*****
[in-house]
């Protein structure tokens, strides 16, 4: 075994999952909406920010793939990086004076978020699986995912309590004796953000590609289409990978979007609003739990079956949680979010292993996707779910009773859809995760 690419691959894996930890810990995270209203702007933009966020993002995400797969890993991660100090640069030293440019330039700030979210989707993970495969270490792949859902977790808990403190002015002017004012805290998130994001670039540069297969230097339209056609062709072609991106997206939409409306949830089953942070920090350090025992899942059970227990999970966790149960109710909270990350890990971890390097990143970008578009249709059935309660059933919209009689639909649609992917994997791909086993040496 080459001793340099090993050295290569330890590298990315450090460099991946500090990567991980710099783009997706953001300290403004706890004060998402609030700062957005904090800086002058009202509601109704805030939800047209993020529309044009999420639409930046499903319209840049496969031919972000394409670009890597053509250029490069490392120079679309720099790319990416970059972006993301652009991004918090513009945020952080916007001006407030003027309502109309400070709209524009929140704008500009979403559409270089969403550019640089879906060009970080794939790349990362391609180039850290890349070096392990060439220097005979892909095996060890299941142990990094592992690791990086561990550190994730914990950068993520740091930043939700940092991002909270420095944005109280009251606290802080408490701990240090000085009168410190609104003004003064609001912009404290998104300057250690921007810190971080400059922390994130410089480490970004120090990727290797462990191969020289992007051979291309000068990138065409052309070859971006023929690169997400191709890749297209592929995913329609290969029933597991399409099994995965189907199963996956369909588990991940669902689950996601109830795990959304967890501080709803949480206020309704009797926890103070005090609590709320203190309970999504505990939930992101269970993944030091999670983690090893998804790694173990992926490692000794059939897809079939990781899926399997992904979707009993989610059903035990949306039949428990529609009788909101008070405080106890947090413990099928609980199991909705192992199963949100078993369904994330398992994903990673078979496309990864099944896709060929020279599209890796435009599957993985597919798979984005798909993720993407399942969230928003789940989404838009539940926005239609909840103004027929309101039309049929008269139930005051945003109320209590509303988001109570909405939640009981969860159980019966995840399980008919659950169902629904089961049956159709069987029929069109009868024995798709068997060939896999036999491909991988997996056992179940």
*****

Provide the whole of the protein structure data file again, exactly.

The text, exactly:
[in-house]
């Protein structure tokens, strides 16, 4: 075994999952909406920010793939990086004076978020699986995912309590004796953000590609289409990978979007609003739990079956949680979010292993996707779910009773859809995760 690419691959894996930890810990995270209203702007933009966020993002995400797969890993991660100090640069030293440019330039700030979210989707993970495969270490792949859902977790808990403190002015002017004012805290998130994001670039540069297969230097339209056609062709072609991106997206939409409306949830089953942070920090350090025992899942059970227990999970966790149960109710909270990350890990971890390097990143970008578009249709059935309660059933919209009689639909649609992917994997791909086993040496 080459001793340099090993050295290569330890590298990315450090460099991946500090990567991980710099783009997706953001300290403004706890004060998402609030700062957005904090800086002058009202509601109704805030939800047209993020529309044009999420639409930046499903319209840049496969031919972000394409670009890597053509250029490069490392120079679309720099790319990416970059972006993301652009991004918090513009945020952080916007001006407030003027309502109309400070709209524009929140704008500009979403559409270089969403550019640089879906060009970080794939790349990362391609180039850290890349070096392990060439220097005979892909095996060890299941142990990094592992690791990086561990550190994730914990950068993520740091930043939700940092991002909270420095944005109280009251606290802080408490701990240090000085009168410190609104003004003064609001912009404290998104300057250690921007810190971080400059922390994130410089480490970004120090990727290797462990191969020289992007051979291309000068990138065409052309070859971006023929690169997400191709890749297209592929995913329609290969029933597991399409099994995965189907199963996956369909588990991940669902689950996601109830795990959304967890501080709803949480206020309704009797926890103070005090609590709320203190309970999504505990939930992101269970993944030091999670983690090893998804790694173990992926490692000794059939897809079939990781899926399997992904979707009993989610059903035990949306039949428990529609009788909101008070405080106890947090413990099928609980199991909705192992199963949100078993369904994330398992994903990673078979496309990864099944896709060929020279599209890796435009599957993985597919798979984005798909993720993407399942969230928003789940989404838009539940926005239609909840103004027929309101039309049929008269139930005051945003109320209590509303988001109570909405939640009981969860159980019966995840399980008919659950169902629904089961049956159709069987029929069109009868024995798709068997060939896999036999491909991988997996056992179940």